Ion-Dipole Interactions and Hydrophilicity
Ion-dipole forces are generally stronger than dipole-dipole interactions because at least one of their participants is an ion, which means it has a net electric charge, whereas dipole-dipole forces involve polar molecules with no net electric charge. These interactions explain why ionic compounds tend to be very soluble. They dissociate in water. Take salts for example (i.e. NaCl, KCl etc).
The same is true of polar substances dissolving in water or other polar solvents. That is to say, polar and ionic species both tend to be soluble in polar solvents. In contrast, non-polar substances tend to dissolve in non-polar solvents (albeit for different reasons which I won’t go into now), hence the term “like dissolves like.”
When a substance has a strong affinity for water, meaning that it is attracted to, mixes with, and/or is dissolved by water, it is said to be hydrophilic (water loving). In contrast, a substance that is repelled by and/or doesn’t mix well in water is said to be hydrophobic (water fearing). In a nutshell, ions and polar molecules tend to be hydrophilic, whereas non-polar substances tend to be hydrophobic.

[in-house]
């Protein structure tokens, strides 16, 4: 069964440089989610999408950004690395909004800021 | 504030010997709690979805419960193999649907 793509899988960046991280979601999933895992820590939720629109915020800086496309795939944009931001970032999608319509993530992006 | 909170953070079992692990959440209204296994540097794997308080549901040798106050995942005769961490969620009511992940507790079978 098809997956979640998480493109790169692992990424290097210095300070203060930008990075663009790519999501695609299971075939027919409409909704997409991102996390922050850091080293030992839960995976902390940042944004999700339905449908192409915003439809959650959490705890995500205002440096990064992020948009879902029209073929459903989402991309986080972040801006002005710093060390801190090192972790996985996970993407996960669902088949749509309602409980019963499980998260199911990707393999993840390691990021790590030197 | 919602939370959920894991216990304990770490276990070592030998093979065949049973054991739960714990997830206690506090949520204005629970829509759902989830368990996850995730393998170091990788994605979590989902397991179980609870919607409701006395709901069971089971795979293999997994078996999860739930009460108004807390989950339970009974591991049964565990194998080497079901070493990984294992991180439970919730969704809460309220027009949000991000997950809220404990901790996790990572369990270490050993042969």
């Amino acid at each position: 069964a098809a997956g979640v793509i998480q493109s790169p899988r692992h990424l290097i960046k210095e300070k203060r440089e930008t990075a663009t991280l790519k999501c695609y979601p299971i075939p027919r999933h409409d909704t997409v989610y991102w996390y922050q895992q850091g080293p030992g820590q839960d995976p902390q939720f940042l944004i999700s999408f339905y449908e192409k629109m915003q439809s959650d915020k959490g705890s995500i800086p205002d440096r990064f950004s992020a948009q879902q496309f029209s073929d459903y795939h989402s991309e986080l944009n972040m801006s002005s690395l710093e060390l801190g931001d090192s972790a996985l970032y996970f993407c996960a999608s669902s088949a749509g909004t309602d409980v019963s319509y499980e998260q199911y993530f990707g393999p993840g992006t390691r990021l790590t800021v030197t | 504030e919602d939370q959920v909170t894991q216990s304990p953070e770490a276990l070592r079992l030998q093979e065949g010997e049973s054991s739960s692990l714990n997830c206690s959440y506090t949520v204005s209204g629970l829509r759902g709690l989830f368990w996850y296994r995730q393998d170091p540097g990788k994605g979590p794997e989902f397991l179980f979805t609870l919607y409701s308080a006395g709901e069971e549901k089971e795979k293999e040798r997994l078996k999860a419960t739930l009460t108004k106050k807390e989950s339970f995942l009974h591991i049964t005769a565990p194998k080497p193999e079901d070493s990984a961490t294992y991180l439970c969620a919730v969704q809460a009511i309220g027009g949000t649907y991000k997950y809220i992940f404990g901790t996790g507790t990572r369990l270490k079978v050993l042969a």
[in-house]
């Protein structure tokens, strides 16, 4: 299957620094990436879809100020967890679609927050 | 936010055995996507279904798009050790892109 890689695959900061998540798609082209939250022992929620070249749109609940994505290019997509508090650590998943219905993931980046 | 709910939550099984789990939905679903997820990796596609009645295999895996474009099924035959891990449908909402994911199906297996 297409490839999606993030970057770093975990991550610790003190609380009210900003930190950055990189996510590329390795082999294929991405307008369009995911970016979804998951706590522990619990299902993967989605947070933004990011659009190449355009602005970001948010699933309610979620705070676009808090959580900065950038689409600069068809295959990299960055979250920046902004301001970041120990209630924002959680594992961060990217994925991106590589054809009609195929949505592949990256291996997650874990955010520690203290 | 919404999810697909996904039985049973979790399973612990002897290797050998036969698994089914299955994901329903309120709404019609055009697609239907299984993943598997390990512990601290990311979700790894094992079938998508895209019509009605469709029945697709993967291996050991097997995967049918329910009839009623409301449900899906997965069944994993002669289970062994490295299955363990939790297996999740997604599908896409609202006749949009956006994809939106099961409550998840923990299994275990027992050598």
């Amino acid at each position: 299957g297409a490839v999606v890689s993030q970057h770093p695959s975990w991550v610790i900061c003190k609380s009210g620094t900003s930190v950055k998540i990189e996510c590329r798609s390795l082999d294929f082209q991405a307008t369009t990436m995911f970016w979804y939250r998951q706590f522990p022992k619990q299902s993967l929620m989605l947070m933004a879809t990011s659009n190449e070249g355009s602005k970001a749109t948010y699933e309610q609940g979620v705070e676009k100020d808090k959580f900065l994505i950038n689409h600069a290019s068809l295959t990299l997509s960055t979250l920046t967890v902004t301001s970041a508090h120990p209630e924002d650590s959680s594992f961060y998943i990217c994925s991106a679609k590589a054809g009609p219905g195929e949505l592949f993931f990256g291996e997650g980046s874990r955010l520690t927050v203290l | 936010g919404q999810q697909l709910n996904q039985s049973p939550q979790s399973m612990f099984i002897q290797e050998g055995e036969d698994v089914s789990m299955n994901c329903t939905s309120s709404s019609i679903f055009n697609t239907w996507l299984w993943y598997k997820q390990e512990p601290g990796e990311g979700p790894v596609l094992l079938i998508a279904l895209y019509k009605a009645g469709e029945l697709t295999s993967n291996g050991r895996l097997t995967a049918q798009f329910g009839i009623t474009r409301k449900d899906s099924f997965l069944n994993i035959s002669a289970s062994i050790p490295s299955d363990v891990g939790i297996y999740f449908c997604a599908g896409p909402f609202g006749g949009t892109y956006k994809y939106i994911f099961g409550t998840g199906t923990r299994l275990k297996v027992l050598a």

There’s a bit more to it than that, and I hope to cover the concepts of hydrophilicity and hydrophobicity in another post. For now, however, suffice it to say that the negatively charged anions interact with the partially positive hydrogens of the H2O molecules, whereas the positively charged cations interact with the partially negative oxygens, thereby minimizing the potential energy of the solution. Similarly, the partially positive parts of polar substances interact attractively with the partially negative parts of the water or other polar solvent, while the partially negative parts of the solute interact with the partially positive parts of the solvent.
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